The interconnected and interdependent world is also evolving at a fast rate and education is needed so that a country can stay relevant and progress economically. Many existing jobs will start to disappear as smart machines and lower cost workers take over. It has been estimated that about half of all jobs in the world are at risk of being automated within 5 years. Education upgrades skills of the people so they do not become obsolete. Singapore has launched the Lifelong Learning Institute to encourage workers to continue learning past formal education to polish their skills or pick up new ones. Vocational training in countries such as Germany and Switzerland are education targeted at the job and have led to decreased unemployment, especially for youths, since skills learnt are relevant and directly applicable to their jobs. Basic education also sets the foundation for more scientific and technological advancements to improve the welfare of society. Many cures or vaccines are being developed such as the HIV vaccine that researchers at the University of PittsburghTrusted Source Technology are developing. As Lee Kuan Yew said, “My definition of an educated man is a man who never stops learning and wants to learn”. The continuous learning mindset will be one that enables society to continue progressing and staying relevant.
Lastly, education encourages social activism and advocacy. It is through education that there has been gradual demolition of gender prejudices. Benefits to increasing education for females include improved maternal health, reduced infant mortality and fertility rates to increased prevention against HIV and AIDS. Women learn to enact a limit on procreation and learn family planning. Each extra year of a mother’s schooling reduces the probability of infant mortality by 5-10 per cent. Each additional year of schooling beyond primary also offers greater payoffs for improved opportunities, options and outcomes for girls and women. There will also be greater female labour force participation rates and more productive workforce for the country. Other social injustice still exist such as human trafficking, racial discrimination, honour killings, etc. Education plays an important role in bringing international awareness to these issues. With deeper understanding and insights on them, people in society can devise strategies to deal with them. Education can also allow one to participate in the running of a nation. In a democracy, getting to hear from everyone will benefit the nation. Literacy is necessary in giving individuals the basic right to vote, as well as rough awareness of what is going on. This empowers to oppressed and allow society to progress.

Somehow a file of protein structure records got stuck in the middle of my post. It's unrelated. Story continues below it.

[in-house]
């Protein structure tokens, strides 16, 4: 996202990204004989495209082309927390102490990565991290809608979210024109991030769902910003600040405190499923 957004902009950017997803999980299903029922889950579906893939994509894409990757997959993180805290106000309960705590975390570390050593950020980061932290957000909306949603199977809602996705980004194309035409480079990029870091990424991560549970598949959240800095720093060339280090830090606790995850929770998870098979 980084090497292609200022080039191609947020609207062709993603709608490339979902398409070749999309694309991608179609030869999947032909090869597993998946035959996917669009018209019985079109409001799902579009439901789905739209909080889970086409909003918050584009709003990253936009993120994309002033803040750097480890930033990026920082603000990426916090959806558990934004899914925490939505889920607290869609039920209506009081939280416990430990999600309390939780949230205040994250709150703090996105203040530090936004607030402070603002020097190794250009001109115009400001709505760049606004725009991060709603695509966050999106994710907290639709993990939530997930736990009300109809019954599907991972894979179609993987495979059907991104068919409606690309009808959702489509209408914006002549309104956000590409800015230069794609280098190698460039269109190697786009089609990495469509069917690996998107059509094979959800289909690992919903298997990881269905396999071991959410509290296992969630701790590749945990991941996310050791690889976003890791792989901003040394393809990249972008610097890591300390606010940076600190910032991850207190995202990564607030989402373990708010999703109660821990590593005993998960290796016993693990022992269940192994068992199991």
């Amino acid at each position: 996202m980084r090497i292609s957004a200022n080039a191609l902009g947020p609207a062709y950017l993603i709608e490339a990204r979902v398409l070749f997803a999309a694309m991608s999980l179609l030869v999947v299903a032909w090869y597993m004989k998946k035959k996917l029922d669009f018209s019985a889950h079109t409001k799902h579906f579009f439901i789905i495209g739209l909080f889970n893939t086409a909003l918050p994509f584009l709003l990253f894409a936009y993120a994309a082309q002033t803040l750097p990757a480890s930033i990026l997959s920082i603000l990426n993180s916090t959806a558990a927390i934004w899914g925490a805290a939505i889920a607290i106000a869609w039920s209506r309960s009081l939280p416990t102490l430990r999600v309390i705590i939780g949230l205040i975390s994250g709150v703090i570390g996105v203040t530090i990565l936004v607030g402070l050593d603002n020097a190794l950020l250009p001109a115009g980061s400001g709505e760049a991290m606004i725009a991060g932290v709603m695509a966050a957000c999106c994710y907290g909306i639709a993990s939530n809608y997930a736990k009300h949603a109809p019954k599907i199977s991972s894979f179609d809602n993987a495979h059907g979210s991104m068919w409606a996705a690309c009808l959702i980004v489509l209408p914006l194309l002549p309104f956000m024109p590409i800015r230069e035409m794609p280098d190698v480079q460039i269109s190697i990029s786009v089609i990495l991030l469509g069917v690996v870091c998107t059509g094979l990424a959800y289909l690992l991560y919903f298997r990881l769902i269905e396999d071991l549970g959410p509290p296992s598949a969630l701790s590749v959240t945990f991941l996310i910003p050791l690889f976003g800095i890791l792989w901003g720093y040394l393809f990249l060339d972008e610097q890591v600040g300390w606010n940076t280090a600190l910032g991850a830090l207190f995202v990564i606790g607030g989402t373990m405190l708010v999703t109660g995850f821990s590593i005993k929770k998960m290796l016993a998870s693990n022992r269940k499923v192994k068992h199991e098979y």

In conclusion, as HG Wells puts it, “Human history becomes more and more a race between education and catastrophe.” Although there may be some flaws in education systems today, it is still imperative that nations be rid of the greatest enemy of progress- ignorance. Education is a big investment that countries are willing to make due to its continued importance in bringing success to a nation through promoting social cohesion, developing the economy and combating social issues. Education needs to be therefore be improved to keep up with the times and be inclusive.